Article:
According to one Tyson insider, at about the same time Givens called Ewald, Roper phoned the late Jimmy Jacobs, one of Tyson's comanagers, and claimed that Givens was VA months pregnant with Tyson's child and that the couple would have to get married immediately. Bill Cayton, Jacobs's partner, says now that, partly because of morals clauses in Tyson's endorsement contracts, he and Jacobs encouraged the champion to marry, which he did. In fact, Givens and Tyson got married twice: first in Chicago on Feb. 7, although they had no Illinois marriage license, and then legally two days later in New York City. Givens and Roper deny that they ever called Jacobs (who died less than two months after the wedding) about a pregnancy or that they told anyone that Givens was pregnant.
"Michael called us a few days after he was married," says Jay Bright, a friend of Tyson's who lives at Ewald's house. "He was excited and happy that [Robin] was pregnant." In early June, Givens supposedly suffered a miscarriage.
On June 19, in Newsday, a New York newspaper, Stephanie Givens, Robin's younger sister, accused Tyson of beating his wife. He denied the allegation. On the rainy morning of Sept. 4, at Ewald's house, Tyson climbed into his wife's BMW and, before he could make it out of the driveway, slammed into a tree. Ewald says that Tyson simply skidded on the wet ground while on his way to buy some magazines, but Givens and Roper claimed that Tyson, in a rage against his wife who was in New York, had crashed the car deliberately. While Tyson lay in a New York hospital, with his manager, trainer and friends barred from his room on Roper's orders, Roper and Givens put the word out through the New York Daily News that Tyson was suicidal and homicidal and had a chemical imbalance that made him violent.
Givens, who has said that she and her mother and sister came as a "package" when she married Tyson, then talked Tyson into seeing a New York City psychiatrist, Dr. Henry McCurtis. Almost immediately, the Package let it be known that McCurtis had diagnosed the champion as manic-depressive and had ordered appropriate drugs. McCurtis refuses even to say whether Tyson has been his patient. On Sept. 9, Tyson and Givens left for Moscow, where Head of the Class was doing two weeks of location shooting.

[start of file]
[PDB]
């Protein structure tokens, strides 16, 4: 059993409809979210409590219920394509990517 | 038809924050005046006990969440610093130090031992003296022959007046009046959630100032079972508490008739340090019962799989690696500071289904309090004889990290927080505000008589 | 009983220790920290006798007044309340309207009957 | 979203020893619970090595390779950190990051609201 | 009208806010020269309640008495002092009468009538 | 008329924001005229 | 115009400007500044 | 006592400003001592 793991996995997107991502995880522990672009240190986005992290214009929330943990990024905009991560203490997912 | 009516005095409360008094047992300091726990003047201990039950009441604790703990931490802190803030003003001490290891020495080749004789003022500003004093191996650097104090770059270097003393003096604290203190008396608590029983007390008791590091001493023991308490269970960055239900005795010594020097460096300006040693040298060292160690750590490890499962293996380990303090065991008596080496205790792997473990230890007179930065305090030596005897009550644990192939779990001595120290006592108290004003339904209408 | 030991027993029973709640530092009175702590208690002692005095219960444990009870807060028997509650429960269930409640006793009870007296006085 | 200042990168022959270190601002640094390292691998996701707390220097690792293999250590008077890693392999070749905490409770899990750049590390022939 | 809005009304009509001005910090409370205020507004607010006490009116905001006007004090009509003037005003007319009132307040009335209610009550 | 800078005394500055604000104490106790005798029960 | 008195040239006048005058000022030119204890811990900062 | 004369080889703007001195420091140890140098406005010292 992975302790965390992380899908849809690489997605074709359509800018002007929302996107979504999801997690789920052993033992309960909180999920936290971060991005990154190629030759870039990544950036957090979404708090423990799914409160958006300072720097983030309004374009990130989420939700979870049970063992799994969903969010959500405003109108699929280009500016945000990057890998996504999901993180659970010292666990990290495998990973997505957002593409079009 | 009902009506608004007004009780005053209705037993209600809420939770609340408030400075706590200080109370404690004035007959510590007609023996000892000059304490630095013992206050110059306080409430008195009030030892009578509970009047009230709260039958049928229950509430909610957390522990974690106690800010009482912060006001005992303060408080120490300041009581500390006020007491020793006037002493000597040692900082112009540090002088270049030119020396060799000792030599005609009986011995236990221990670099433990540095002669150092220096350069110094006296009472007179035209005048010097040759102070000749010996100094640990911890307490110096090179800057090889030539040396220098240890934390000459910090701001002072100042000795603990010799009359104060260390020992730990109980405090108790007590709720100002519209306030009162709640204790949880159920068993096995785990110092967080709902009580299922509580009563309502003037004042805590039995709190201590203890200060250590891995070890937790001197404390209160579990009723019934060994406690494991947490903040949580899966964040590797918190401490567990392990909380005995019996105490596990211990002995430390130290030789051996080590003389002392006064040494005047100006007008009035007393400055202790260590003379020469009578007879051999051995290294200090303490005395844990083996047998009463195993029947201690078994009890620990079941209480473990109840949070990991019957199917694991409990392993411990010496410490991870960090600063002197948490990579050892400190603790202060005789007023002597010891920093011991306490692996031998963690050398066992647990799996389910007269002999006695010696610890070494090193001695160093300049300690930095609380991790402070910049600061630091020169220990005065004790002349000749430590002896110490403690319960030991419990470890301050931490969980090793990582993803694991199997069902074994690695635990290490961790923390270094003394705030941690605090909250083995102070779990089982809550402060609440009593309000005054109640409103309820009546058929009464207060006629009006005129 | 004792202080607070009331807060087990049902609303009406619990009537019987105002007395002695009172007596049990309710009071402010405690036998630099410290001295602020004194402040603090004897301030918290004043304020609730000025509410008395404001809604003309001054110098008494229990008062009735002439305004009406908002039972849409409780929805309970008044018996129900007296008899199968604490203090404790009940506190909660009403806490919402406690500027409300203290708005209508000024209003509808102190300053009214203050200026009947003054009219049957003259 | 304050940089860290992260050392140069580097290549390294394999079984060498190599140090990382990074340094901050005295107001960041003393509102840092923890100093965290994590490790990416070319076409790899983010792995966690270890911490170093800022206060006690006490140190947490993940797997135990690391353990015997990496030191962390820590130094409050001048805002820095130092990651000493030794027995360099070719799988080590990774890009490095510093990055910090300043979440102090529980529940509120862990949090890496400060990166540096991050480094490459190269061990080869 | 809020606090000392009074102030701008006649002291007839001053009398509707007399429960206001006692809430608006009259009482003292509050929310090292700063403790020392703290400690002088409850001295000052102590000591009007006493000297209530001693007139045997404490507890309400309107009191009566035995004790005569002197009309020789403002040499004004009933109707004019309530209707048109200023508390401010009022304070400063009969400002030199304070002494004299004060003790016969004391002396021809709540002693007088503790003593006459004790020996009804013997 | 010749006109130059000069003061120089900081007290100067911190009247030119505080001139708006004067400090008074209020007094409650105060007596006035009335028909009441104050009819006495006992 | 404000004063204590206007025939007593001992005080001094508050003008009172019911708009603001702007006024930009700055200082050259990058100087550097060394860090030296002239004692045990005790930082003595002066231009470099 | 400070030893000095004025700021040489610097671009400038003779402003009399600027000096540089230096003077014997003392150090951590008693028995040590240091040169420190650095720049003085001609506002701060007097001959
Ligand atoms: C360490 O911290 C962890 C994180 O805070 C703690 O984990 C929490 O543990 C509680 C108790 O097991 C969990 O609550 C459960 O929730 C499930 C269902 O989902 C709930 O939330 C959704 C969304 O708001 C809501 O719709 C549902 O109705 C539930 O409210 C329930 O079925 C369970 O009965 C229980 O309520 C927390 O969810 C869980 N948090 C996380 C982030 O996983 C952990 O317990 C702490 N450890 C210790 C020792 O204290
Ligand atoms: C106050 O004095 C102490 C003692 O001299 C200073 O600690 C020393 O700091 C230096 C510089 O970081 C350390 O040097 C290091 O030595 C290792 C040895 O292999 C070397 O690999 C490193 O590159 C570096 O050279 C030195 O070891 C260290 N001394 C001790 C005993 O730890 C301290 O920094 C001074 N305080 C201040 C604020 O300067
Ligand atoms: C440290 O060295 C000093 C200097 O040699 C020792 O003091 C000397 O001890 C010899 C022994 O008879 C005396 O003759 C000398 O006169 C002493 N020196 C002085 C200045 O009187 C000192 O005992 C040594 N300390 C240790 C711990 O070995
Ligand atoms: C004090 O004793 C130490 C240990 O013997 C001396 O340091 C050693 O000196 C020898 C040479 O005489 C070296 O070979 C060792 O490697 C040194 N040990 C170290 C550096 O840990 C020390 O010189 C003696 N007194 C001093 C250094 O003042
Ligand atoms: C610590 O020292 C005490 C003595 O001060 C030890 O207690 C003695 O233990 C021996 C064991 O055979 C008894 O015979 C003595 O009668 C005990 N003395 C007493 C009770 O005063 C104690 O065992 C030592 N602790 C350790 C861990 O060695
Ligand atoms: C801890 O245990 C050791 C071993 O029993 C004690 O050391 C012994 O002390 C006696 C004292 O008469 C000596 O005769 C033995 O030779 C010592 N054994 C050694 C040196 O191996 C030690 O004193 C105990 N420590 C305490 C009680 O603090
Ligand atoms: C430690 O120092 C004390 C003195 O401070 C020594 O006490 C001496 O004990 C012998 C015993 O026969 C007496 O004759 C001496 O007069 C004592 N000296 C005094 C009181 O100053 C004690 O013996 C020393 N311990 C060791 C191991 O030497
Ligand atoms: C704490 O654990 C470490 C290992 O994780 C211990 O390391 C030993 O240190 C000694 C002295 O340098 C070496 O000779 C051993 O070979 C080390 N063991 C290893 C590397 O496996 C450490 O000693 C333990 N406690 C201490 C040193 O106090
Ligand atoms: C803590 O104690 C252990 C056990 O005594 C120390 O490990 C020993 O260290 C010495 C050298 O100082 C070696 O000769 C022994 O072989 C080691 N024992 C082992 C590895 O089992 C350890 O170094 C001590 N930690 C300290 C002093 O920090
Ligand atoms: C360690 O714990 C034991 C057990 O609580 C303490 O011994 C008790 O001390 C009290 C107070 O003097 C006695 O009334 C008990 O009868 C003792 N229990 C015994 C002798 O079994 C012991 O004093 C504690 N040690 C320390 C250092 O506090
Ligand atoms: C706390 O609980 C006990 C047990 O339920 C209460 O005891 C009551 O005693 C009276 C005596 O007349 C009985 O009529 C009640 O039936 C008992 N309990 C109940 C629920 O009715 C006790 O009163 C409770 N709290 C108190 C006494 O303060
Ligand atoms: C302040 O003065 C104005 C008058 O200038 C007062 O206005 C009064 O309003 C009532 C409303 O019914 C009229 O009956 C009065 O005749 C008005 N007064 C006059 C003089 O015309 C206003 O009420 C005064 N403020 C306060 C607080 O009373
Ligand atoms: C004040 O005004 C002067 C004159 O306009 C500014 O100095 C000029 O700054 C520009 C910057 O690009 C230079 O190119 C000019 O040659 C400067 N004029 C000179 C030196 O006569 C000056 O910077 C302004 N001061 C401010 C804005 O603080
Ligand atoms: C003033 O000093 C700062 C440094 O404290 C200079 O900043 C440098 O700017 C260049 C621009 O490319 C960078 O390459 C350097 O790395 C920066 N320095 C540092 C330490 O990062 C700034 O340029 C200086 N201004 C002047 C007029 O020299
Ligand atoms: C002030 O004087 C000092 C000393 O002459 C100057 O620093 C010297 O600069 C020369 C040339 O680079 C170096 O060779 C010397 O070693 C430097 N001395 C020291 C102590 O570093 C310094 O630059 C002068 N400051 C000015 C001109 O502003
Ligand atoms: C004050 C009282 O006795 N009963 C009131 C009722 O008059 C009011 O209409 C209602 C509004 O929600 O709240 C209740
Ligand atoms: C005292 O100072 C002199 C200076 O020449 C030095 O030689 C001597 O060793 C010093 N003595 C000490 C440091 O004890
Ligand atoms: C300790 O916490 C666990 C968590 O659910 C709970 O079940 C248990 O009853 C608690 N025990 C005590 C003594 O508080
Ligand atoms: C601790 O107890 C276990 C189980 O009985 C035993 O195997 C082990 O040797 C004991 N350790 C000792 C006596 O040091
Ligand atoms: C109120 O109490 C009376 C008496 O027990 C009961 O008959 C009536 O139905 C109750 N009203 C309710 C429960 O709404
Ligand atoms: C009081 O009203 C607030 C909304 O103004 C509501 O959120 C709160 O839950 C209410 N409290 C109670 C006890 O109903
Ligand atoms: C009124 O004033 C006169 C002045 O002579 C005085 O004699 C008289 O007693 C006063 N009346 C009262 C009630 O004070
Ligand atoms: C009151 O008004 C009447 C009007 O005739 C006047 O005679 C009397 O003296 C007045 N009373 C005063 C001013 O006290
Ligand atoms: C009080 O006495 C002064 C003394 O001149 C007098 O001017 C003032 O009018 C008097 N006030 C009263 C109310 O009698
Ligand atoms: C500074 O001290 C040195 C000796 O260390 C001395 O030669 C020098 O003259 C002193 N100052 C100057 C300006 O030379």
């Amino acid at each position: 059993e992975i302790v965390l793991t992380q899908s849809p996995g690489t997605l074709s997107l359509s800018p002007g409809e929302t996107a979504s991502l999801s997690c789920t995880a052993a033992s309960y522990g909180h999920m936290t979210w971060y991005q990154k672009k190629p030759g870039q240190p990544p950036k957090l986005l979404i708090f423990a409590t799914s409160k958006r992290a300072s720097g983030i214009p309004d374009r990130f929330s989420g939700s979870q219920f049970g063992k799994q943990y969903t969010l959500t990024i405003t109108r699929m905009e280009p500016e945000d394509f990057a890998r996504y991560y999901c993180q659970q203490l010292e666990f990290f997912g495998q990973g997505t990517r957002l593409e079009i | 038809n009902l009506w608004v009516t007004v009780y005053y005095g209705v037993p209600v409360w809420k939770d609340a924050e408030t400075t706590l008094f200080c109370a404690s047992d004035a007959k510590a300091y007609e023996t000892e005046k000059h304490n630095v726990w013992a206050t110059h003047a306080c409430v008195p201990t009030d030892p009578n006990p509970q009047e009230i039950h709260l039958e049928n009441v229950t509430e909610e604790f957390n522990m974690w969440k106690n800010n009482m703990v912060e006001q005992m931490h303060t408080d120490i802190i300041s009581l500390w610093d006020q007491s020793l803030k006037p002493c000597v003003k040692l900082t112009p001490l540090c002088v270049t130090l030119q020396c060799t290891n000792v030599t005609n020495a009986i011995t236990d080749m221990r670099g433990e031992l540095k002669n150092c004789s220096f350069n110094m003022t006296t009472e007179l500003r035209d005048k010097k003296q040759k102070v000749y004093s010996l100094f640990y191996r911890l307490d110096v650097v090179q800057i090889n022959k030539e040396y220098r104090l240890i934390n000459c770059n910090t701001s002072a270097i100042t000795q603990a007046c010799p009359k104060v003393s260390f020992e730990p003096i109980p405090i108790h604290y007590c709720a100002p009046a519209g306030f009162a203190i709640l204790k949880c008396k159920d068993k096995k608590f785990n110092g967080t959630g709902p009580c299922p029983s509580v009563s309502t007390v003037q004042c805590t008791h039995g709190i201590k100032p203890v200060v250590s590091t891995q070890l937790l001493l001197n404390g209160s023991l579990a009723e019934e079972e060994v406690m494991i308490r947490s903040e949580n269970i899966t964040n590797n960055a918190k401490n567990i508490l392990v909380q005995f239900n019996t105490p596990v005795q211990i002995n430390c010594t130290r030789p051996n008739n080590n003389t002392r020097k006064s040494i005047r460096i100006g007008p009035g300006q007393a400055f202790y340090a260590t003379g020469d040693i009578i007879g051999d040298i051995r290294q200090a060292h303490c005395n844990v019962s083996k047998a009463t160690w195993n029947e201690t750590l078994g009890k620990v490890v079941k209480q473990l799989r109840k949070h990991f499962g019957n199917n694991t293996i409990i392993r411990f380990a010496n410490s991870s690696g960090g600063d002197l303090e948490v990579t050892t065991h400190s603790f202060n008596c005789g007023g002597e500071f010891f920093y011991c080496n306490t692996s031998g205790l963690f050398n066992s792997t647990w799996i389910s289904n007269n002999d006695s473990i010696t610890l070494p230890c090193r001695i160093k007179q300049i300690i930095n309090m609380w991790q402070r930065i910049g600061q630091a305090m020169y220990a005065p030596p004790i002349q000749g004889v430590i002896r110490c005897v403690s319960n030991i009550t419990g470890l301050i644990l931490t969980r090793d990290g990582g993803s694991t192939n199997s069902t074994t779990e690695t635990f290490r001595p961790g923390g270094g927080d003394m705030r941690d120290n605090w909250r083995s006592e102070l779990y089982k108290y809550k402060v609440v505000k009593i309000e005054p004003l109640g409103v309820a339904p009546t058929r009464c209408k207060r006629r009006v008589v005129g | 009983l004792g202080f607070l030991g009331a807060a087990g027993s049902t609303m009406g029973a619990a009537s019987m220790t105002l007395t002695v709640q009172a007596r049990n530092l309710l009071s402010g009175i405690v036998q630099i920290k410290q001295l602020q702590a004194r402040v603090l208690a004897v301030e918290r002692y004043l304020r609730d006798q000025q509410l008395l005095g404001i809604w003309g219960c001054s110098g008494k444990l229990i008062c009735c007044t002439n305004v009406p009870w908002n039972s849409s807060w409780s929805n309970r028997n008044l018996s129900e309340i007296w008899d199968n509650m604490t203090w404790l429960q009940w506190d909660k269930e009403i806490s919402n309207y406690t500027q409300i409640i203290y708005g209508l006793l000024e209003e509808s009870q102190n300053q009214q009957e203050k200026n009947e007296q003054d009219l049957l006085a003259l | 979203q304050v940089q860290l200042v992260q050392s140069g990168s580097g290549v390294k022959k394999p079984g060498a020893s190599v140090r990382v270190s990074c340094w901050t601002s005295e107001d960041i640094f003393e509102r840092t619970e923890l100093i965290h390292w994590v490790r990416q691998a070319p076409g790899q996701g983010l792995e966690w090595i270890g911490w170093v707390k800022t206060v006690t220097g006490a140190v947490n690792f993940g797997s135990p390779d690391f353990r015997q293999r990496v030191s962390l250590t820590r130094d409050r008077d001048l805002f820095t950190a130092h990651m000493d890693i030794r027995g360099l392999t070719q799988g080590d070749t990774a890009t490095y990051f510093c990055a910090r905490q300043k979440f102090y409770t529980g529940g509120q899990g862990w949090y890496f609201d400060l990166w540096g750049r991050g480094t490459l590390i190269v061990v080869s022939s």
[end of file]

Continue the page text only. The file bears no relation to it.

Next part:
Givens's description of the trip is in her divorce petition:
"After we had been in Moscow for about six days, Michael became manic and started to lose control over his emotions. On one occasion, he started throwing champagne bottles around our room. At the peak of his manic state, Michael went down to the bar and started drinking vodka, glass after glass, like it was water. He then returned to our room, grabbed a handful of lithium and locked himself in the bathroom, saying he was going to kill himself.
"Next Michael kept yelling at me that he was going to kill me, kill my mother and kill Phyllis Polaner, a former employee. Michael kept chasing me and my mother and Phyllis around the hotel from our room to the lobby. A Russian police officer tried to intervene and Michael threatened the police officer.... He dragged me into the room, before I was again able to flee from him. He then chased me down the stairs to the lobby and then hung from the hotel balcony for about 10 minutes saying he was going to kill himself. He kept chasing us from about 1 a.m. until about 5 a.m. Michael only stopped because we had to catch a plane."
Roper offered a similar sworn declaration, but others who were on the scene say the Givens-Roper story isn't true. "We had no incidents whatsoever while he was here, and if we had, I would have heard about them," said Anatoli Mikheyev, the house detective at the Rossiya, the hotel where the Head of the Class cast stayed in Moscow. Other sources say that Tyson and Givens may also have stayed at the Mezhdunarodnaya Hotel during their Moscow visit, but a security officer there says that he is unaware of any incidents involving Tyson.
Michael Elias, the cocreator and co-executive producer of the show, was also in Moscow. "He [Tyson] was exemplary at all times. I never heard him raise his voice to anyone."
Has Tyson physically assaulted his wife? When asked the question point-blank by Walters during the first 20/20 interview, Givens, who hasn't exactly been coy in discussing her husband's behavior, replied, "He shakes, he pushes, he swings.... Sometimes I think he's trying to scare me." Yet in her divorce petition Givens says that Tyson "has throughout our marriage been violent and physically abusive and prone to unprovoked rages of violence and destruction." The only specific instance mentioned in the petition of Tyson's allegedly hitting her was after that 20/20 interview. Givens says that two days after the interview aired she was awakened at the mansion when Tyson began "hitting about my body and my head." Givens has never publicly showed any physical evidence of having been beaten.